The stinging, venom-filled nematocysts in the tentacles of the Portuguese man o' war can paralyze small fish and other prey. Detached tentacles and dead specimens (including those that wash up on shore) can sting just as painfully as the live organism in the water and may remain potent for hours or even days after the death of the organism or the detachment of the tentacle.
Stings usually cause severe pain to humans, leaving whip-like, red welts on the skin that normally last two or three days after the initial sting, though the pain should subside after about an hour. However, the venom can travel to the lymph nodes and may cause, depending on the amount of venom, a more intense pain. A sting may lead to an allergic reaction. There can also be serious effects, including fever, shock, and interference with heart and lung function. Stings may also cause death, although this is extremely rare. Medical attention may be necessary, especially if pain persists or is intense, the reaction is extreme, the rash worsens, a feeling of overall illness develops, a red streak develops between swollen lymph nodes and the sting, or either area becomes red, warm, and tender.
Stings from a Portuguese man o' war may result in a severe dermatitis, characterized by extremely painful, long, thin open wounds that resemble those caused by a whip, but are not caused by any impact or cutting action, but rather irritating urticariogenic substances in the tentacles. The Portuguese man o' war is often confused with jellyfish, which may lead to improper treatment of stings, as the venom differs from that of true jellyfish. Treatment for a Portuguese man o' war sting includes:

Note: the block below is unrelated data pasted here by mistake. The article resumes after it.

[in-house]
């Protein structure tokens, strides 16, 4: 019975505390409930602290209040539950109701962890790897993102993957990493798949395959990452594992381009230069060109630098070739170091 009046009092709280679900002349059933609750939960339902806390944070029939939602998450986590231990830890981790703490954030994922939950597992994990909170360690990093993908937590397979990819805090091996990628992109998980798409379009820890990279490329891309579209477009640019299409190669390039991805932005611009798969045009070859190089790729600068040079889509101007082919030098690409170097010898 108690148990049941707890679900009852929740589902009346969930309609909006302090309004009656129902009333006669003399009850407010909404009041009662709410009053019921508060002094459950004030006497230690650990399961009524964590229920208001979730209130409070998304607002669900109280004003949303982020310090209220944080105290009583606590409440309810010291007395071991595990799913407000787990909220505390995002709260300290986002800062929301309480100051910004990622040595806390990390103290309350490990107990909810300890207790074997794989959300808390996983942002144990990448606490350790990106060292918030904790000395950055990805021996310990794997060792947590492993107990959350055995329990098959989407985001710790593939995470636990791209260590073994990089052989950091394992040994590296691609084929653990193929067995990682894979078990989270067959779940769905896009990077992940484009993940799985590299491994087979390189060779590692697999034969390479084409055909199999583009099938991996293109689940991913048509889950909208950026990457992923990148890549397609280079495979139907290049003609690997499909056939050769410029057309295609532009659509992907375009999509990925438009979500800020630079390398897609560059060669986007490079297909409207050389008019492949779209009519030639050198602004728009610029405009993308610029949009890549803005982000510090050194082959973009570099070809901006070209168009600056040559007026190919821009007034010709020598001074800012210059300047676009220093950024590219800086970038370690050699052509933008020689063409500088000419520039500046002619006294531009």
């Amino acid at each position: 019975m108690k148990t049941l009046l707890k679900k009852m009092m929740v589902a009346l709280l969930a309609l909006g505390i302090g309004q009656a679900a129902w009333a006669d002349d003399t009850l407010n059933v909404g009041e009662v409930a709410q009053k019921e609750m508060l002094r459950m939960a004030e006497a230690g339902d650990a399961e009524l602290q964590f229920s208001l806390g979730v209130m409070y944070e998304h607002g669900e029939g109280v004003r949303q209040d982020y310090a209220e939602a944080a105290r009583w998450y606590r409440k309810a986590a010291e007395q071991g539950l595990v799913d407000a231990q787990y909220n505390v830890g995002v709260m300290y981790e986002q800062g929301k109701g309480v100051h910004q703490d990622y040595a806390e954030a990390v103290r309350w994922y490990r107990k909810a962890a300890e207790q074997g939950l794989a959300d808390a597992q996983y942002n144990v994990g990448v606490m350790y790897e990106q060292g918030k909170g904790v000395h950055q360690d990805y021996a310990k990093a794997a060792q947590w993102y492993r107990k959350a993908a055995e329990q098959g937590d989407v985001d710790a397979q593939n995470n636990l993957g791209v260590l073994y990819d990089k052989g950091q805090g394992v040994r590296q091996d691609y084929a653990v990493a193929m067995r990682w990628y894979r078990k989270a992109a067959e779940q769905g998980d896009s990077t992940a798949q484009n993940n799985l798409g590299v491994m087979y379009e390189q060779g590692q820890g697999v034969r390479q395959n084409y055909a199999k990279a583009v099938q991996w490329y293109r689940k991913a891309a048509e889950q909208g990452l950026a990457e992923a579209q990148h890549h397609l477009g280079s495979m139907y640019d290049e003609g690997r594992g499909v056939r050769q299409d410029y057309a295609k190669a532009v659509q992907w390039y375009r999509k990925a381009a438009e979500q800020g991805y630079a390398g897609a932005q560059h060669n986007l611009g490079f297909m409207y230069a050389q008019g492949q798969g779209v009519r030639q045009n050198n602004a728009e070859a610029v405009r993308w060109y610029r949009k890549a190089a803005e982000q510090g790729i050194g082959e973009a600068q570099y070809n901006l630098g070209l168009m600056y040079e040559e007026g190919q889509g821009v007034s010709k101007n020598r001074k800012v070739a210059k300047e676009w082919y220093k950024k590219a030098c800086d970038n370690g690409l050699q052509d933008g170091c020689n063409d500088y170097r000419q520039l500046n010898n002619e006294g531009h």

Vinegar is not recommended for treating stings. Vinegar dousing increases toxin delivery and worsens symptoms of stings from the nematocysts of this species. Vinegar has also been confirmed to provoke hemorrhaging when used on the less severe stings of cnidocytes of smaller species.
The Portuguese man o' war is a carnivore. Using its venomous tentacles, a man o' war traps and paralyzes its prey. It typically feeds upon small marine organisms, such as fish and plankton.
The ocean sunfish's primary diet consists of jellyfish, but it can also consume Portuguese men o' war.
A small fish, Nomeus gronovii (the man-of-war fish or shepherd fish), is partially immune to the venom from the stinging cells and can live among the tentacles. It seems to avoid the larger, stinging tentacles but feeds on the smaller tentacles beneath the gas bladder. The Portuguese man o' war is often found with a variety of other marine fish, including clownfish and yellow jack. The clownfish can swim among the tentacles with impunity, possibly owing to their mucus, which does not trigger the nematocysts.
All of these fish benefit from the shelter from predators provided by the stinging tentacles, and for the Portuguese man o' war the presence of these species may attract other fish on which to feed.
Portuguese man o' war in Miami, Florida
Portuguese men o' war washed ashore on Maroubra Beach
Portuguese man o' war at Palm Beach, Florida
In Australia, particularly on the east coast, up to 10 000 stings occur each summer from the bluebottle (Physalia spp.) alone, with others also from the "hair jellyfish" (Cyanea) and "blubber" (Catostylus). More bluebottle stings occur in South Australia and Western Australia, as well as stings from a single-tentacled box jellyfish, the "jimble" (Carybdea rastoni)
The sting of the Portuguese man-of-war. One of the most painful effects on skin is the consequence of attack by oceanic hydrozoans known as Portuguese men-of-war, which are amazing for their size, brilliant color, and power to induce whealing. They have a small float that buoys them up and from which hang long tentacles. The wrap of these tentacles results in linear stripes, which look like whiplashes, caused not by the force of their swing but from deposition of urticariogenic and irritant substances.